On May 17, 2021, the New Jersey Department of Environmental Protection (NJDEP) promulgated a new update to its Remediation Standards. This update affected the Soil Remediation Standards (SRSs) which were initially implemented on June 2, 2008. The revised standards are intended to be more consistent with the most recent science-based findings utilized by the United States Environmental Protection Agency, to ensure that the SRS’s are protective of human health. This update has impacted several of the previously established SRS’s, causing the regulatory limits to become less restrictive for many compounds and resulting in the SRSs for other compounds to be removed from the list.
However, there were also several compounds where the SRSs have become more restrictive under the new rule update. Although the SRS’s have become stricter for several of the NJDEP listed contaminants, VERTEX has identified that one contaminant in particular, ethylbenzene, has the highest potential to trigger a reopening of many sites that have been closed utilizing the 2008 SRSs.
What is Ethylbenzene?
Ethylbenzene is a hydrocarbon that is utilized for several industrial purposes, but more importantly, is a major component of the hydrocarbon cocktail that makes up gasoline. In fact, ethylbenzene is the “E” that makes up the BTEX acronym (Benzene, Ethylbenzene, Toluene, and Xylene). Under the 2008 rules, an ethylbenzene contaminated site could achieve unrestricted use regulatory closure if the concentration of ethylbenzene in soil was below the Residential Direct Contact (RDC) SRS of 7,800 milligrams (mg) per Kilogram (kg), commonly represented as 7,800 parts per million (ppm). As you may be aware, the 2008 SRS replaced the previous Soil Cleanup Criteria (SCC) dated May 12, 1999, for ethylbenzene of 1,000 mg/kg (ppm), which was not an Order of Magnitude (OOM) change at the time.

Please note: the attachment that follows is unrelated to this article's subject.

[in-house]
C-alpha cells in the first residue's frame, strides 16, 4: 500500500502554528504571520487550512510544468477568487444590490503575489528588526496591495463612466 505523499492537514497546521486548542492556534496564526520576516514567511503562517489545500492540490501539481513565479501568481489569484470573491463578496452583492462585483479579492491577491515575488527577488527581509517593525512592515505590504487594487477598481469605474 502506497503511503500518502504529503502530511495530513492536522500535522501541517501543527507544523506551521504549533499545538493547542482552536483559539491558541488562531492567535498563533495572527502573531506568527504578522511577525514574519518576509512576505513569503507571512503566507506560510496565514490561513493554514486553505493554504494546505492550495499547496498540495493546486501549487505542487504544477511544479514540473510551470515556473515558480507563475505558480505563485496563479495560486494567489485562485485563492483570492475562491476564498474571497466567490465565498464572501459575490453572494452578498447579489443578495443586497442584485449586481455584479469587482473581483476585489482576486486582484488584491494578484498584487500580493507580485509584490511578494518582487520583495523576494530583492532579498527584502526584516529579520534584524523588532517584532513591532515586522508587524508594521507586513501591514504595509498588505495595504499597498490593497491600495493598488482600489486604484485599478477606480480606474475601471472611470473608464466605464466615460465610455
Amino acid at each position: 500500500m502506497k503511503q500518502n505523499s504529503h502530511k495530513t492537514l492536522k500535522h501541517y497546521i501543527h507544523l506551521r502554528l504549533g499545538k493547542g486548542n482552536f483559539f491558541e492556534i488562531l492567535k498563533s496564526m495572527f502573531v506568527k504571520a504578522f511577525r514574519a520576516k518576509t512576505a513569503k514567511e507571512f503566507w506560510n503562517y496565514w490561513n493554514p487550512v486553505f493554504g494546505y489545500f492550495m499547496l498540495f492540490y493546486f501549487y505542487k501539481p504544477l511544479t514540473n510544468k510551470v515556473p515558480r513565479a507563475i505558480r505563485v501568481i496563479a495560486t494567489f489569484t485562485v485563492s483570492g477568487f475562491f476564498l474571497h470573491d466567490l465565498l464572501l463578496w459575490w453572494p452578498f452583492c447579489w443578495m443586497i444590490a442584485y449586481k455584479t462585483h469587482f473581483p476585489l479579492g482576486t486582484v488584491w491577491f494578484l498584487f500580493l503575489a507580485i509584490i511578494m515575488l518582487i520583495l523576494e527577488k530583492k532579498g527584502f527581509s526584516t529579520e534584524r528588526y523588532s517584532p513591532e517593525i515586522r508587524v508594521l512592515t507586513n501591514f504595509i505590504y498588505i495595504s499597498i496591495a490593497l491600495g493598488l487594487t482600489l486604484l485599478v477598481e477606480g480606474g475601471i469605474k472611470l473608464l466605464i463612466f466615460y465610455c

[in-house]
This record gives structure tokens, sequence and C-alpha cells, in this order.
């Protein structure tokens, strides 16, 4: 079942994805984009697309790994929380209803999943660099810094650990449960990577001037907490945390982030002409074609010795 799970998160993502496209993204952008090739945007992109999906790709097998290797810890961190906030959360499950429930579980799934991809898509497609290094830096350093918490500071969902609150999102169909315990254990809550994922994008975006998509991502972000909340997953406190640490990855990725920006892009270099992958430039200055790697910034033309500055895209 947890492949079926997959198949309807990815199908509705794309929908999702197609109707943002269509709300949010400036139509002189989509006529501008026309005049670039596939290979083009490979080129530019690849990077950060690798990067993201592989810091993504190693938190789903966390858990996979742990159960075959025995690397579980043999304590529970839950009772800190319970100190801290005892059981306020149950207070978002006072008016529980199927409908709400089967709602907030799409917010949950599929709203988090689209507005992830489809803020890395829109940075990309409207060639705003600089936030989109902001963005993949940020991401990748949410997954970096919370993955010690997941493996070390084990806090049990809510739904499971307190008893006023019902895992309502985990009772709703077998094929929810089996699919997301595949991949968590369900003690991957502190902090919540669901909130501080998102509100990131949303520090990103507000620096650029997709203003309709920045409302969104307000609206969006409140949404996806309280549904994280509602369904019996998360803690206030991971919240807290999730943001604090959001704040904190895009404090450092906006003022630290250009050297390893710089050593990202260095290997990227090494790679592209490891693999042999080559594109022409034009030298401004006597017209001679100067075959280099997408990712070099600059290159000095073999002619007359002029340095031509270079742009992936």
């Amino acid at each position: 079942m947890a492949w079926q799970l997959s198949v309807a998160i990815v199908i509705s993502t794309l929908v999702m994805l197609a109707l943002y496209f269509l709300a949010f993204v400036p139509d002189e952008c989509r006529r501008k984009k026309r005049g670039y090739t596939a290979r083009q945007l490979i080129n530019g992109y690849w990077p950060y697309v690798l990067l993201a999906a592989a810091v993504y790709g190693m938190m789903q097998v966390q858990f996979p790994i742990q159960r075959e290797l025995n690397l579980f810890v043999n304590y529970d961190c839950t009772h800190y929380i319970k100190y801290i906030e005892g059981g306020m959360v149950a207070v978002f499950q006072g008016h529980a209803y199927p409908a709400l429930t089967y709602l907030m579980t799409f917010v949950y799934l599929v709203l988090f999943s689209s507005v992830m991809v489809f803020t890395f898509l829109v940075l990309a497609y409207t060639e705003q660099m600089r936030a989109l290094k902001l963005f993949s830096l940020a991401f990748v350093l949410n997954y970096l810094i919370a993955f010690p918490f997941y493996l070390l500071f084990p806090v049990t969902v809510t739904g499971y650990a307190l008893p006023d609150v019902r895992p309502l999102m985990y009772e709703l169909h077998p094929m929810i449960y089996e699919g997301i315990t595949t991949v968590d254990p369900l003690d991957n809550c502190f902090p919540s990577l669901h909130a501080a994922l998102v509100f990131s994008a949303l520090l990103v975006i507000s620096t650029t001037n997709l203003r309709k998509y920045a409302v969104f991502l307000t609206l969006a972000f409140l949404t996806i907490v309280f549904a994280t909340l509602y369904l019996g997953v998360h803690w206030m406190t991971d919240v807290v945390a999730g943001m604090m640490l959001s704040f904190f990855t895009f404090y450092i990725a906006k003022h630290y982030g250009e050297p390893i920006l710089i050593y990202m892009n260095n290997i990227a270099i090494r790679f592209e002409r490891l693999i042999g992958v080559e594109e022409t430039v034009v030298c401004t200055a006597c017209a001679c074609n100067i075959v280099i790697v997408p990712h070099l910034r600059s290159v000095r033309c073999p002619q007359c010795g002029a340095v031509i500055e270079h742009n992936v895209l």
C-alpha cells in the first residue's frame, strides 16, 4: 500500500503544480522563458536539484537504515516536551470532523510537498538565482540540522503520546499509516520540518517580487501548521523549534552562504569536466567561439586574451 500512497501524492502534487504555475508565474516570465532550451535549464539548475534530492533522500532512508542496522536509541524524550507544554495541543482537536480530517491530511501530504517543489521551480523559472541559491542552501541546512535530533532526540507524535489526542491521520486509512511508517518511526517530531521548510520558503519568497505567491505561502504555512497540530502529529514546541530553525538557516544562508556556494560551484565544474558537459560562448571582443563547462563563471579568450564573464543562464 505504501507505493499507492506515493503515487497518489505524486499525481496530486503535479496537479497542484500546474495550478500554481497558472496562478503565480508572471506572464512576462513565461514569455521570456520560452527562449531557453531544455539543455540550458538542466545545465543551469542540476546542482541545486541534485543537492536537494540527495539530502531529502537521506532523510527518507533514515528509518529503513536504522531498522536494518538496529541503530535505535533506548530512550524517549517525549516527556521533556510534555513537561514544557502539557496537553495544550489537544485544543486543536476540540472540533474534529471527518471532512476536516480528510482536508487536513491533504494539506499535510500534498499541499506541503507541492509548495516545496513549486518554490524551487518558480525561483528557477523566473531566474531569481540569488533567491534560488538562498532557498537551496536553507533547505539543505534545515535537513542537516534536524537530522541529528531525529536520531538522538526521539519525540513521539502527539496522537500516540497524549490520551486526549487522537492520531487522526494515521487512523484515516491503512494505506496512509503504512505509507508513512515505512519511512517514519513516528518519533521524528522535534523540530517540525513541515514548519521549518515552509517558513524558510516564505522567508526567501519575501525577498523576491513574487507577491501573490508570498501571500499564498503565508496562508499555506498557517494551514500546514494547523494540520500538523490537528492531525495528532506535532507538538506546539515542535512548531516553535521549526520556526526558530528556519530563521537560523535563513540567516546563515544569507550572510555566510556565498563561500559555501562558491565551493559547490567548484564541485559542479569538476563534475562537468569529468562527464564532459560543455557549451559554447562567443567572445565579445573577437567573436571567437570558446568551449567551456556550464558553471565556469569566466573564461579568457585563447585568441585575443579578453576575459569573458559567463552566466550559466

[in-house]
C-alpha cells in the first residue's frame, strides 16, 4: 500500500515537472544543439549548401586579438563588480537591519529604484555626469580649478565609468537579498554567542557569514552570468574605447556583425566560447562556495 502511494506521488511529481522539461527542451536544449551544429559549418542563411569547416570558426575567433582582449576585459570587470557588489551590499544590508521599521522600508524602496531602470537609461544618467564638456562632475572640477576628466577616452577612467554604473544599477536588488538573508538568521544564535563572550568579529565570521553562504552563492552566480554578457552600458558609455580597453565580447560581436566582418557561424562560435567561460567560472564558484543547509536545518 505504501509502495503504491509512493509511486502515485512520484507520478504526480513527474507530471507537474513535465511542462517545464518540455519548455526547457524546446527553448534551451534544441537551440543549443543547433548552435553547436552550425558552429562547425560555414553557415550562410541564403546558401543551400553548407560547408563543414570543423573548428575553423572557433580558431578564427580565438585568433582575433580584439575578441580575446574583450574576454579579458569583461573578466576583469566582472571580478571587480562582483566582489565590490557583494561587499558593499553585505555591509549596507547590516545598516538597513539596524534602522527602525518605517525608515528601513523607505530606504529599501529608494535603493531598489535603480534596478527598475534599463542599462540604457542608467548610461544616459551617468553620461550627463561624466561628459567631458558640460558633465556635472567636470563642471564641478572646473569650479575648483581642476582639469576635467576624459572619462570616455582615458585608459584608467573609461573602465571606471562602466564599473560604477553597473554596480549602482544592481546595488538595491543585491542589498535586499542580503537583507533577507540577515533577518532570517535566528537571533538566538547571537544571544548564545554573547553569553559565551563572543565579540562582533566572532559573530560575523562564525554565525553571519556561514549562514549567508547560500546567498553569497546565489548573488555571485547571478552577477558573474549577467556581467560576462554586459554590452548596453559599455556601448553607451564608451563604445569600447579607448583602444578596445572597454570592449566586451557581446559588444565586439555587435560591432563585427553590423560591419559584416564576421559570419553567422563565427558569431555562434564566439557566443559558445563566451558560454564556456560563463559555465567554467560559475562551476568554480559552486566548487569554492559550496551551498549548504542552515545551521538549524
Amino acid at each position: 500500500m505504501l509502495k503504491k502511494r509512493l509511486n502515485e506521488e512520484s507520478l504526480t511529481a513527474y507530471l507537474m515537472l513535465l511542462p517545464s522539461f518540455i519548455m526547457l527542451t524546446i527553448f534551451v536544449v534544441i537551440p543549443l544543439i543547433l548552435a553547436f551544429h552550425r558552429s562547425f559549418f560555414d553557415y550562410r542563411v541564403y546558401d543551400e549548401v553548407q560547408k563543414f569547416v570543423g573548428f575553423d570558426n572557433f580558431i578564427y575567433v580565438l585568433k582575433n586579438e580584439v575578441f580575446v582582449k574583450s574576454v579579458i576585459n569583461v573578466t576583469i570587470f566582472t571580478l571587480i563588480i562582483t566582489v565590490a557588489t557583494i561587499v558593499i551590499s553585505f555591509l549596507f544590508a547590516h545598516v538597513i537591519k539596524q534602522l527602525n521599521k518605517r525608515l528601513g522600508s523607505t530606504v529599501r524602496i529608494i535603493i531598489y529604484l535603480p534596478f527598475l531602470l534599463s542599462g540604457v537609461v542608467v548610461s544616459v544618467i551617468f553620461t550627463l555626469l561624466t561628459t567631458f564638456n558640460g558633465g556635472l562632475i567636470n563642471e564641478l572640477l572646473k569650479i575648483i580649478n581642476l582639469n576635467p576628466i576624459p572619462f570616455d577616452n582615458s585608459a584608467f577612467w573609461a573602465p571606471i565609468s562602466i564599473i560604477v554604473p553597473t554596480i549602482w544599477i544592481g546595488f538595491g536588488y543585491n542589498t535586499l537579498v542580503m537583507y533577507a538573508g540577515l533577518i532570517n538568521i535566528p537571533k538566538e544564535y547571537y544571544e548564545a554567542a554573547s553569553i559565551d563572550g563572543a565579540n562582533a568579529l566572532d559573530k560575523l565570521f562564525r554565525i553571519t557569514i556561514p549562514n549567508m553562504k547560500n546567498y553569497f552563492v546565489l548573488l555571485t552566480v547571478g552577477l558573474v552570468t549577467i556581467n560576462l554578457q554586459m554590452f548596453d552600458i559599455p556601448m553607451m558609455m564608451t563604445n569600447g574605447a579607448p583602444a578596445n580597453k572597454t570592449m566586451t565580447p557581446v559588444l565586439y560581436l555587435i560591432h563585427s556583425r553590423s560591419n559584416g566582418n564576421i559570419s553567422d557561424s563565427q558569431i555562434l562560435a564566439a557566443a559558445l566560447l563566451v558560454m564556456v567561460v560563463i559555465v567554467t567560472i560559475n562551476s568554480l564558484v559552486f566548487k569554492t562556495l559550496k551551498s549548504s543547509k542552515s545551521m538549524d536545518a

New Ethylbenzene Limits
Under the new 2021 rule promulgation, an ethylbenzene contaminated site cannot achieve regulatory closure until the concentration of ethylbenzene is below the Residential Inhalation (RI) SRS of 10 mg/Kg (ppm). This means that the new SRS to achieve unrestricted use regulatory closure limit for ethylbenzene is an OOM less than what was acceptable previously by NJDEP dating back to the 1999 SCC, when the cleanup goal was 1,000 mg/kg. Since one of the more common remedial triggers in New Jersey has been the release of petroleum fuels from vehicular fueling stations (i.e. commercial gasoline stations, on-Site corporate fueling stations, etc.), this regulatory change may impact a significant number of properties that had previously achieved regulatory closure using the former promulgated soil standards.
Property Owner Impacts
Now that this updated regulation has taken place, how does this impact a property owner if their site was remediated under the previously established SRS? Well, there is a wide range of possible scenarios that can occur. We will discuss these potential scenarios below.
Sites Currently Under Remediation